Conventional Prompt Global Strike and Long-Range Ballistic Missiles: Background and Issues
Congressional Research Service Washington United States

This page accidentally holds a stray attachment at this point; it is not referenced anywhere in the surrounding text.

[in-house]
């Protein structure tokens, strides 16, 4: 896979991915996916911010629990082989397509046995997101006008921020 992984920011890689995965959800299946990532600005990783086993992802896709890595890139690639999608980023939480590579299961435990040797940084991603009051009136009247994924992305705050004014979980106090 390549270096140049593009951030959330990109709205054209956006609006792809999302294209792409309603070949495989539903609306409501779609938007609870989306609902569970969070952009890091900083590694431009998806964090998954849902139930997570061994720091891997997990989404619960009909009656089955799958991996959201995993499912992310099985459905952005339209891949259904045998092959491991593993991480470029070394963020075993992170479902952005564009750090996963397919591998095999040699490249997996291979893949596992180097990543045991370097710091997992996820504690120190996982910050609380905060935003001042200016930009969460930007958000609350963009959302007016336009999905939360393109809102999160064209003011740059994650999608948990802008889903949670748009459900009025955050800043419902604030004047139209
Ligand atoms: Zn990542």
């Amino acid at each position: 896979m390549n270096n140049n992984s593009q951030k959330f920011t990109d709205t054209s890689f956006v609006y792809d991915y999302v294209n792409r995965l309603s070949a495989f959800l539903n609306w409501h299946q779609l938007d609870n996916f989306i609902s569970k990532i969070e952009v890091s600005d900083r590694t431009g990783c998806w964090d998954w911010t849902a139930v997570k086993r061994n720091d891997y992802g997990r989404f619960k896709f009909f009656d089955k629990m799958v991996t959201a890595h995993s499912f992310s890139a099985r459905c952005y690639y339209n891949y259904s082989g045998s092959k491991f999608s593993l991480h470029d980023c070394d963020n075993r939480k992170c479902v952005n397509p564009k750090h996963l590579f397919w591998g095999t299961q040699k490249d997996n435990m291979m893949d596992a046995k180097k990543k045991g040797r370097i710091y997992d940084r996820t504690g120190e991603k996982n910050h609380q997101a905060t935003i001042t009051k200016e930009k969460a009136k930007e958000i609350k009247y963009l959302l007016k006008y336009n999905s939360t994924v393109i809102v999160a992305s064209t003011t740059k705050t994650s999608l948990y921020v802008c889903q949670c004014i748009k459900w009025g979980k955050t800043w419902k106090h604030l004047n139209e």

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Conventional prompt global strike CPGS weapons would allow the United States to strike targets anywhere on Earth in as little as an hour. This capability may bolster U.S. efforts to deter and defeat adversaries by allowing the United States to attack high-value targets or fleeting targets at the start of or during a conflict. Congress has generally supported the PGS mission, but it has restricted funding and suggested some changes in funding for specific programs. CPGS weapons would not substitute for nuclear weapons, but would supplement U.S. conventional capabilities. They would provide a niche capability, with a small number of weapons directed against select, critical targets. Some analysts, however, have raised concerns about the possibility that U.S. adversaries might misinterpret the launch of a missile with conventional warheads and conclude that the missiles carry nuclear weapons. The U.S. Department of Defense DOD is considering a number of systems that might provide the United States with long-range strike capabilities. The Air Force and Navy have both considered deploying conventional warheads on their long-range ballistic missiles. The Navy sought to deploy conventional warheads on a small number of Trident II submarine-launched ballistic missiles. In FY2008, Congress rejected the requested funding for this program, but the Navy has continued to consider the possibility of deploying intermediate-range technologies for the prompt strike mission. The Air Force and the Defense Advanced Research Projects Agency DARPA are developing a hypersonic glide delivery vehicle that could deploy on a modified Peacekeeper land-based ballistic missilea system known as the conventional strike missile CSM. In FY2008, Congress created a single, combined fund to support research and development for the CPGS mission. Congress appropriated 65.4 million for this program in FY2014, 95.6 million in FY2015, and 88.7 million in FY2016.